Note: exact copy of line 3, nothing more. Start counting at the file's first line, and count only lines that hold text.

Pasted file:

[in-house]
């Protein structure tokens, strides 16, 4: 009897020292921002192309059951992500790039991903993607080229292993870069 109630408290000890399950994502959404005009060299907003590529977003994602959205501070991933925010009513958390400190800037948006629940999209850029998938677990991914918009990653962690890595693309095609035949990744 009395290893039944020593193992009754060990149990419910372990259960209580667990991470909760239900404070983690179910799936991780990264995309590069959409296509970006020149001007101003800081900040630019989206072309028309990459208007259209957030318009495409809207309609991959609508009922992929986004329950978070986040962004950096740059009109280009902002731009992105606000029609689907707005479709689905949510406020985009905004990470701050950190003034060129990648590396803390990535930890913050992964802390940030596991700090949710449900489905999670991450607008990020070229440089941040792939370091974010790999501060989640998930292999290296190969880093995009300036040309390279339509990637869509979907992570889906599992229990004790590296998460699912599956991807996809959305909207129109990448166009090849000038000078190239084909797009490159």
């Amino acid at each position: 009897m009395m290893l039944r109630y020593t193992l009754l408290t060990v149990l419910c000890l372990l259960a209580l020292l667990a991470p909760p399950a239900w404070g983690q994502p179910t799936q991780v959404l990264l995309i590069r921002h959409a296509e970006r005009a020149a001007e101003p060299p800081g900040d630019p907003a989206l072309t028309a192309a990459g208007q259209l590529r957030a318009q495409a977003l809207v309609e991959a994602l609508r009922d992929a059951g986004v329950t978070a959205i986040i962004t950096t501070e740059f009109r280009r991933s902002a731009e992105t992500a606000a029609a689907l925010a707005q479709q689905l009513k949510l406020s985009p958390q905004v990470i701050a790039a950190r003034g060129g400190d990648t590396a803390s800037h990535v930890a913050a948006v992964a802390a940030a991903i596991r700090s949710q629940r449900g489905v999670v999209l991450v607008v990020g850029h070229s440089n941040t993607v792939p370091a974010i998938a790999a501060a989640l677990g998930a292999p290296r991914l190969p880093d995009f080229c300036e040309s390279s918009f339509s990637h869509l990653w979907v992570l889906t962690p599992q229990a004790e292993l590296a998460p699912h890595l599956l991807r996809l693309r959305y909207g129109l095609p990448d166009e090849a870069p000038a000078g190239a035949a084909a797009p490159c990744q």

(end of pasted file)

């Amino acid at each position: 009897m009395m290893l039944r109630y020593t193992l009754l408290t060990v149990l419910c000890l372990l259960a209580l020292l667990a991470p909760p399950a239900w404070g983690q994502p179910t799936q991780v959404l990264l995309i590069r921002h959409a296509e970006r005009a020149a001007e101003p060299p800081g900040d630019p907003a989206l072309t028309a192309a990459g208007q259209l590529r957030a318009q495409a977003l809207v309609e991959a994602l609508r009922d992929a059951g986004v329950t978070a959205i986040i962004t950096t501070e740059f009109r280009r991933s902002a731009e992105t992500a606000a029609a689907l925010a707005q479709q689905l009513k949510l406020s985009p958390q905004v990470i701050a790039a950190r003034g060129g400190d990648t590396a803390s800037h990535v930890a913050a948006v992964a802390a940030a991903i596991r700090s949710q629940r449900g489905v999670v999209l991450v607008v990020g850029h070229s440089n941040t993607v792939p370091a974010i998938a790999a501060a989640l677990g998930a292999p290296r991914l190969p880093d995009f080229c300036e040309s390279s918009f339509s990637h869509l990653w979907v992570l889906t962690p599992q229990a004790e292993l590296a998460p699912h890595l599956l991807r996809l693309r959305y909207g129109l095609p990448d166009e090849a870069p000038a000078g190239a035949a084909a797009p490159c990744q």